• “I don’t have to look like David Bowie to be androgynous.”

    okay, I guess Kurt Cobain’s “androgyny” is more not being hypermasculine than effeminate. He doesn’t strike me as “gay.”

    in fact in that video, he seems like a really cool guy. Seems a little out of it, maybe stoned or tired but well spoken and polite.

  • OO, so that feud was just more women’s proxy violence? Figures.

    Cobain should have just pimped her to Rose. /s

  • I really don’t see Cobain as androgynous. He wore loose, shapeless clothes, grew his facial hair, sang in a low growl or a ragged shout, and thrashed his guitar, which he held low-slung. He acted out his pain, expressing it as anger, rather than seek sympathy for it, he self-medicated (self-anaesthetised) with heroin and finally shot himself. He conformed to masculine norms as a musician and, particularly sadly, as a mentally ill person.

  • Cobain was in no way androgynois and attempting to repaint him this way is appropriation.

  • @Ginkgo @Patrick Brown: “Androgynous” is from the Jezebel piece, “came off as more androgynous than anything else.” (It’s not my own assessment).

  • What Clarence and Patrick said. Huh? And I agree w/Gingko and Patrick; Cobain was not androgynous.

    Are you serious about Marcuse? That sentence about him is so messed up, don’t know where to start. For starters, could you provide one single quote from him using the term “victim groups”–which you attribute to him with quote marks? You won’t find it. “New Left mission”–where is this term in his work? This is not a term of his either.

    Comparing Grunge to the Frankfurt school is wacky; rather like comparing Shakespeare to Heavy Metal. I suppose you could make a comparison, but a little silly, isn’t it? (If Lady Macbeth is Metallica, does that make King Lear Led Zeppelin? Does this mean Queen is A Comedy of Errors?) And of what significance is this comparison?

    So if Marcuse is Cobain/Nirvana (and I agree he would be), would Pearl Jam be Habermas? And this would make Alice in Chains Erich Fromm, and leaves Soundgarden to be Walter Benjamin.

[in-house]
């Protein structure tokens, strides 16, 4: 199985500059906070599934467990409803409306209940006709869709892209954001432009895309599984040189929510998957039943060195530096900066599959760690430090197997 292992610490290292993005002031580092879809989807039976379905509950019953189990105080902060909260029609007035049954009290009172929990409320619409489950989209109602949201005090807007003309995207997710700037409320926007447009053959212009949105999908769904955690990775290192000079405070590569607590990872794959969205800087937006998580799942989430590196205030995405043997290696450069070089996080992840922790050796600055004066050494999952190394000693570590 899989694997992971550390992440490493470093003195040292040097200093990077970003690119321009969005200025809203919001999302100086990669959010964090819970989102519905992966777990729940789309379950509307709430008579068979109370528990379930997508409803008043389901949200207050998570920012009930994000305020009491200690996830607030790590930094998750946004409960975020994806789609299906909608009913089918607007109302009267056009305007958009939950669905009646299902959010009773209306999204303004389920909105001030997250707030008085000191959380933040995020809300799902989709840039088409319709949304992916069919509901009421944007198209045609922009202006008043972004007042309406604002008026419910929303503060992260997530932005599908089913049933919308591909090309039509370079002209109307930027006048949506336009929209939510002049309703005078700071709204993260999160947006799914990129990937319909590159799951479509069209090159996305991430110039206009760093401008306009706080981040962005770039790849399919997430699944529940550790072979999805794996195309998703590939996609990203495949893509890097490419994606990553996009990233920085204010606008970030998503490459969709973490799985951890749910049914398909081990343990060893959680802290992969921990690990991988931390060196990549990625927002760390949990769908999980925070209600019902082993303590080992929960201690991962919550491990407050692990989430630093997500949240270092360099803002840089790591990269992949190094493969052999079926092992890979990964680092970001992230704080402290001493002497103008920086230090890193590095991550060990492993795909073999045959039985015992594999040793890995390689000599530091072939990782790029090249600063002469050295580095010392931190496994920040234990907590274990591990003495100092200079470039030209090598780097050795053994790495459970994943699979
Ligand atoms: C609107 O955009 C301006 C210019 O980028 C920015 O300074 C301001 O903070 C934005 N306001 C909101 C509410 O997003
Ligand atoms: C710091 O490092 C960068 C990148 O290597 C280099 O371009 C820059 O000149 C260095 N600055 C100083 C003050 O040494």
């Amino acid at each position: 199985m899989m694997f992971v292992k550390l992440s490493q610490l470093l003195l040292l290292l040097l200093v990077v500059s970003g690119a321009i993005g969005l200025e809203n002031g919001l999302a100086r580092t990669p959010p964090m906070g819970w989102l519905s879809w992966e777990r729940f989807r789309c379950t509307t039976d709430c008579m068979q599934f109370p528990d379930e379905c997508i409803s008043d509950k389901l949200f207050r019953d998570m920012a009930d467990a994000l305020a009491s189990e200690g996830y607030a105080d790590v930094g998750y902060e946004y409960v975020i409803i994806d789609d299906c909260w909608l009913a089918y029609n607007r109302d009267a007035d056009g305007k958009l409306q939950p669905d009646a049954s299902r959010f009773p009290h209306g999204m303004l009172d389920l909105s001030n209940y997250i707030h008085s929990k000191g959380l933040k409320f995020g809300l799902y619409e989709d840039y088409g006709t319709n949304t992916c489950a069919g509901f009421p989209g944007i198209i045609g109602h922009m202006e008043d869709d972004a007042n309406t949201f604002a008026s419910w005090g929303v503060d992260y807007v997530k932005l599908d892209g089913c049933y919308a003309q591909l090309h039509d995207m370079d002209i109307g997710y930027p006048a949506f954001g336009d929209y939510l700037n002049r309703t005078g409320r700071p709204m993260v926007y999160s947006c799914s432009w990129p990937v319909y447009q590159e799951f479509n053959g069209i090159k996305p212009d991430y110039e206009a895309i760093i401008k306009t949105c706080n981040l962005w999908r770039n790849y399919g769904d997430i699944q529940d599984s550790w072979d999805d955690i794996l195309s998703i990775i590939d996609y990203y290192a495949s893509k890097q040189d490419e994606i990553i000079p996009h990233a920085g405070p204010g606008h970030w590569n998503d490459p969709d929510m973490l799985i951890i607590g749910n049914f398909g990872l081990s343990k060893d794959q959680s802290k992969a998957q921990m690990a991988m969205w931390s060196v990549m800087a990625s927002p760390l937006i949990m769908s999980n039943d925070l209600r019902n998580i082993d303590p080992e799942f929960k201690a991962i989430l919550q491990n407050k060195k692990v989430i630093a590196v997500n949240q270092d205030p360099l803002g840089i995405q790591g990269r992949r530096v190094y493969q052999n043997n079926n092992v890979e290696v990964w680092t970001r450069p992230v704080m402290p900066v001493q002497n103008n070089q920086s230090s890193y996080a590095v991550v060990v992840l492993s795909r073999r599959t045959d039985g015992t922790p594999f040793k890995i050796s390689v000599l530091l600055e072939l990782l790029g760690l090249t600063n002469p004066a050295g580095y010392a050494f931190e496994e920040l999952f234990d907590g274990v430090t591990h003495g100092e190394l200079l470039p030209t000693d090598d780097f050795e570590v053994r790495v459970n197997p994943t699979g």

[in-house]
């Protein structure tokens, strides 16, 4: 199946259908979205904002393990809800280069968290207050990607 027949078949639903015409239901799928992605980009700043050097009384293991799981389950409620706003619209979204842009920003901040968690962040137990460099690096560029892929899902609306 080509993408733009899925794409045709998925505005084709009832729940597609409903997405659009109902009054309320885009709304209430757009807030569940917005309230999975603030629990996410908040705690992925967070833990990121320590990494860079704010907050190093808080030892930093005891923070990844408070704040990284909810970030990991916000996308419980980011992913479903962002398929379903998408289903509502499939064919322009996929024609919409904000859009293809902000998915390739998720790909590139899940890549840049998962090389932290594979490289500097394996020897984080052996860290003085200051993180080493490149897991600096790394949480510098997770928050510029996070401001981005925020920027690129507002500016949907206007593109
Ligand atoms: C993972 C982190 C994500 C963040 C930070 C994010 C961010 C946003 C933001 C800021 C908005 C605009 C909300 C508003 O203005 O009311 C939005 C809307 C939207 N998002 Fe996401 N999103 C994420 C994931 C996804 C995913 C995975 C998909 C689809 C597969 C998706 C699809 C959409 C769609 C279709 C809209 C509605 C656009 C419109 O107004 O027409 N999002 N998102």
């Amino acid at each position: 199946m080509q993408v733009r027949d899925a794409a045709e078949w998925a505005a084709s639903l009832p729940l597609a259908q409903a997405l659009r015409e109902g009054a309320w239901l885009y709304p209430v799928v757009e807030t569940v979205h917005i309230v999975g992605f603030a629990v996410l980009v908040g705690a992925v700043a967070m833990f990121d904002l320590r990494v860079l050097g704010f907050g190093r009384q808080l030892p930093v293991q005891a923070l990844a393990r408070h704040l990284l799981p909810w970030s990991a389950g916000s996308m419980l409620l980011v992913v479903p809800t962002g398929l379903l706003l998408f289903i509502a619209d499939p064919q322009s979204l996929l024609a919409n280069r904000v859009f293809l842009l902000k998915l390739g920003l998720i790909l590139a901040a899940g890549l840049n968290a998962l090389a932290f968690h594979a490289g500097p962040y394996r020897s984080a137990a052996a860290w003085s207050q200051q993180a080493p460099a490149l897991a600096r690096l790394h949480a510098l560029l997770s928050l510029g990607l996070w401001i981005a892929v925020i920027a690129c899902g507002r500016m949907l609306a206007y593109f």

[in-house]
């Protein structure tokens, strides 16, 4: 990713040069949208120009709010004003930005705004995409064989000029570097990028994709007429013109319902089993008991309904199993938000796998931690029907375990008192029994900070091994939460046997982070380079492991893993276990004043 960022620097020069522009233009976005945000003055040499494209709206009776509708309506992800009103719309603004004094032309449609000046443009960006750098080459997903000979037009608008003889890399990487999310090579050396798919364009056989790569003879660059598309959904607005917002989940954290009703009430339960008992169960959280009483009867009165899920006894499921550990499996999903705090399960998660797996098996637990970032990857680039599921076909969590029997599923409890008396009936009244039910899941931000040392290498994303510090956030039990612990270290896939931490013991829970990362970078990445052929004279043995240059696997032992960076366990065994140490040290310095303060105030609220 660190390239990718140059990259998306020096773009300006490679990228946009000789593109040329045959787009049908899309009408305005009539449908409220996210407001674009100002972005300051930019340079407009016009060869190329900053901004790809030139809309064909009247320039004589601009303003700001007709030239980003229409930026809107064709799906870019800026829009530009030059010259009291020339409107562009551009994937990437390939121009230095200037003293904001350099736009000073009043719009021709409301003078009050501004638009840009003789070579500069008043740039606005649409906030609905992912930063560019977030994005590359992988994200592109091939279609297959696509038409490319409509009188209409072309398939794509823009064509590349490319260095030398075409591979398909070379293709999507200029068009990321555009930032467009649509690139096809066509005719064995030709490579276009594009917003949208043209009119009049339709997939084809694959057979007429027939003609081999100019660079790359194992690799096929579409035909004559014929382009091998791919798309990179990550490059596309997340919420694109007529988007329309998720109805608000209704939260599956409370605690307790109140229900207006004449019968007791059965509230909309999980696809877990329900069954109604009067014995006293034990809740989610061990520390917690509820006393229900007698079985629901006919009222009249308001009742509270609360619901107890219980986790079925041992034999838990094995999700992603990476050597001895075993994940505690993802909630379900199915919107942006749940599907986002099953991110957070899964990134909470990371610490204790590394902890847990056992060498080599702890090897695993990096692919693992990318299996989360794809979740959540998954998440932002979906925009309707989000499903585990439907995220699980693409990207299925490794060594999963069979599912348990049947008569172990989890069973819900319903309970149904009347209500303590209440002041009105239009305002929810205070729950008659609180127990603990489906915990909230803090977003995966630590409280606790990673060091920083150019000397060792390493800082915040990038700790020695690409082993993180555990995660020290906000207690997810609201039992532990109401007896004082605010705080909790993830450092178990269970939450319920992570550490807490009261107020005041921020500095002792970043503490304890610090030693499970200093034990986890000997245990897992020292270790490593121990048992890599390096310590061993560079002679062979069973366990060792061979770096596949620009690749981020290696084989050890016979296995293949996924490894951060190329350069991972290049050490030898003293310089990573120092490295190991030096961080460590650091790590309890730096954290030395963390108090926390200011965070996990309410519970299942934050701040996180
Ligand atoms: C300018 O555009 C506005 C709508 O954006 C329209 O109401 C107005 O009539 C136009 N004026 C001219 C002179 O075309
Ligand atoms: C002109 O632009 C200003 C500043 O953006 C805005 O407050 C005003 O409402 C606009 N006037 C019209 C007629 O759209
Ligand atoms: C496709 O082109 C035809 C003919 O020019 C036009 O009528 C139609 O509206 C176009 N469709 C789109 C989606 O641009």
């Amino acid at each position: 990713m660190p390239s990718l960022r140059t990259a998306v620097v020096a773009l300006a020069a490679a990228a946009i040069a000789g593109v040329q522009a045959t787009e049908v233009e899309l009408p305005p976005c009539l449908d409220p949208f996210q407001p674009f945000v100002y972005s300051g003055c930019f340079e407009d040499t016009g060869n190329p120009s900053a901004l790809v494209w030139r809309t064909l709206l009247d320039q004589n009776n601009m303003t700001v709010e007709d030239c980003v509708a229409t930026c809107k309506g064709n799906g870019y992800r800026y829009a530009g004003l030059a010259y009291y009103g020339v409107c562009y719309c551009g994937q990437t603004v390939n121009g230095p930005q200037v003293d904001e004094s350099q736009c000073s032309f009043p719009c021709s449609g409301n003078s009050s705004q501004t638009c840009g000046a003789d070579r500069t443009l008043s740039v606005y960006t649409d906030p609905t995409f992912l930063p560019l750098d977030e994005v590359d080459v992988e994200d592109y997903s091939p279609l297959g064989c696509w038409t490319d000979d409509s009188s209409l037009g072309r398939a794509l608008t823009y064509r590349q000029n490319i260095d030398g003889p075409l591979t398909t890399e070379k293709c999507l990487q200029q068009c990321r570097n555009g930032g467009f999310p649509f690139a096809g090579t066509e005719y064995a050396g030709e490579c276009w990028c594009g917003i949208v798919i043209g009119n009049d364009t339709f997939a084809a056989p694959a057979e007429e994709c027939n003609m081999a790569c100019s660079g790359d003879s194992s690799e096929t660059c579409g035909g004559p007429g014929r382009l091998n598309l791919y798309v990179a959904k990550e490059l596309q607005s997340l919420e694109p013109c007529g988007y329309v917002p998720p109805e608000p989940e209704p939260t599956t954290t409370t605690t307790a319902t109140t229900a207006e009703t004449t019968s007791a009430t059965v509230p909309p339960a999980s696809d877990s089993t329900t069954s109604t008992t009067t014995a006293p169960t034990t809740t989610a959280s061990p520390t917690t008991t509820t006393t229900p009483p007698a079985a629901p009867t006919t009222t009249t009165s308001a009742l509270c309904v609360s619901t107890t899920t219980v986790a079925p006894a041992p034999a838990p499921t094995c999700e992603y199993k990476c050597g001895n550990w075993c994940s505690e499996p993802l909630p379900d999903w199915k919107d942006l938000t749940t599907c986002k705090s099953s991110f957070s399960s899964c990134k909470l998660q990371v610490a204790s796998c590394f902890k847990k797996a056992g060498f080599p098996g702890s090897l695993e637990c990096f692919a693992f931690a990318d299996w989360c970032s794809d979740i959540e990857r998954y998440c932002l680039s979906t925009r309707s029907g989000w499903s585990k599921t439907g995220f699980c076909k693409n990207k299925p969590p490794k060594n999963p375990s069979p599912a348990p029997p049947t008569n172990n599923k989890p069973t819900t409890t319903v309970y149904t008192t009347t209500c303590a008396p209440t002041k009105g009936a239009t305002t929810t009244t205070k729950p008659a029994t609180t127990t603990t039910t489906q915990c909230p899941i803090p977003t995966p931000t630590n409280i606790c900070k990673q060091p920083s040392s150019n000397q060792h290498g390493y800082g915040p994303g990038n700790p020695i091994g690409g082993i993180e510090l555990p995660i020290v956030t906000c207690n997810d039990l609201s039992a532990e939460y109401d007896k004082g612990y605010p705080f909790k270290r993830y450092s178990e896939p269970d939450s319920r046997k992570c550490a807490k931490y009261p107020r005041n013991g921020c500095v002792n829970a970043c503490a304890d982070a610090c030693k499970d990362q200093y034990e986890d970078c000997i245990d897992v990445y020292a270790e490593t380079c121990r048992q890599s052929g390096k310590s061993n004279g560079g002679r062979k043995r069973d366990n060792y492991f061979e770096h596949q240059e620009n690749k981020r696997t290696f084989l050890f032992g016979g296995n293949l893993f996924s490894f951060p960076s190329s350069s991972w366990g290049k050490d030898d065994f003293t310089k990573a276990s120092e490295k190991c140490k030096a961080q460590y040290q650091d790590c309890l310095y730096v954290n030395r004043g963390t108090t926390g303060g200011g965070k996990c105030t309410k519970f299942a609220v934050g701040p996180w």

Again, not sure I get the significance… fun parlor game though!

  • @DaisyDeadhead:

    It’s from the Andrew Breitbart’s book. It says, “all of these major contributors to the Frankfurt School of thought paled in comparison to Herbert Marcuse, the founder of the ‘New Left.’ ”

    “Marcuse’s mission was to dismantle American society by using diversity…. He wanted to… set all ‘victim groups’ in opposition to the society at large. Marcuse’s theory of victim groups as the new proletariat…”

    That’s what it says in Righteous Indignation (by Andrew Breitbart). The quotes about Kurt Cobain, grunge rock, and the comparison to the Frankfurt school are from the book also.

  • “now these guys are androgynous…”

    That’s called drag (or glam), the opposite is drab.

    To me there is androgynous in body (even naked you’d see it), and androgynous in looks. And glam is definitely on the feminine side, for looks. Would you think women looking like that was androgynous? If not, then its not.

    It’s not “androgynous for men”. It’s “what sex is this person?, I have difficulty telling” regardless of the sex of that person. The Scandinavian guy who posed in a magazine not long ago, that’s androgyny. It’s often just a lack of development either way for the body. Most children pre-puberty qualify as androgynous, they could easily pass for boy or girl given the right clothing and behavior.

  • @DaisyDeadhead:

    Breitbart gave a quote from Marcuse’s An Essay on Liberation, which was “with all the defiance, and the hatred, and the joy of rebellious victims, defining their own humanity against the definitions of the masters.”

    I used the wording”against each other” instead of Breitbart’s “society at large,” which is probably better wording. The whole sentence in the book was, “He wanted to set blacks in opposition to whites, set all ‘victim groups’ in opposition to the society at large.”

    (Thanks for the feedback!)